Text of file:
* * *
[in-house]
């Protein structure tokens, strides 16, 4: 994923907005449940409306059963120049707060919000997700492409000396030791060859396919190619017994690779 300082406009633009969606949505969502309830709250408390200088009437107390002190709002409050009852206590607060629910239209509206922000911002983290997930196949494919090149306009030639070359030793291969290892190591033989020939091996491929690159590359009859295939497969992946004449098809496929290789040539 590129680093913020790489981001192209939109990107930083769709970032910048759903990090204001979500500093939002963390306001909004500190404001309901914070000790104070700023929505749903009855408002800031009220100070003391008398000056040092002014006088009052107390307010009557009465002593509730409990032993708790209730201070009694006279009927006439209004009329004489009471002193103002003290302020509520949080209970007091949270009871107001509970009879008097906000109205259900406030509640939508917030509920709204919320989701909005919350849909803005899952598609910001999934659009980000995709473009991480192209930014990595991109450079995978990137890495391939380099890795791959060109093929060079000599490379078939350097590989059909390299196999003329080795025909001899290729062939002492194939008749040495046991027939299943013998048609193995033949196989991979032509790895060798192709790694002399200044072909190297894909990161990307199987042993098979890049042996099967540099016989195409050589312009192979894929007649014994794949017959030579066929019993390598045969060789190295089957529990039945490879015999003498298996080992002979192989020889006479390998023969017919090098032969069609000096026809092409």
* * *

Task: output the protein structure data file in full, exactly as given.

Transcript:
[in-house]
């Protein structure tokens, strides 16, 4: 994923907005449940409306059963120049707060919000997700492409000396030791060859396919190619017994690779 300082406009633009969606949505969502309830709250408390200088009437107390002190709002409050009852206590607060629910239209509206922000911002983290997930196949494919090149306009030639070359030793291969290892190591033989020939091996491929690159590359009859295939497969992946004449098809496929290789040539 590129680093913020790489981001192209939109990107930083769709970032910048759903990090204001979500500093939002963390306001909004500190404001309901914070000790104070700023929505749903009855408002800031009220100070003391008398000056040092002014006088009052107390307010009557009465002593509730409990032993708790209730201070009694006279009927006439209004009329004489009471002193103002003290302020509520949080209970007091949270009871107001509970009879008097906000109205259900406030509640939508917030509920709204919320989701909005919350849909803005899952598609910001999934659009980000995709473009991480192209930014990595991109450079995978990137890495391939380099890795791959060109093929060079000599490379078939350097590989059909390299196999003329080795025909001899290729062939002492194939008749040495046991027939299943013998048609193995033949196989991979032509790895060798192709790694002399200044072909190297894909990161990307199987042993098979890049042996099967540099016989195409050589312009192979894929007649014994794949017959030579066929019993390598045969060789190295089957529990039945490879015999003498298996080992002979192989020889006479390998023969017919090098032969069609000096026809092409």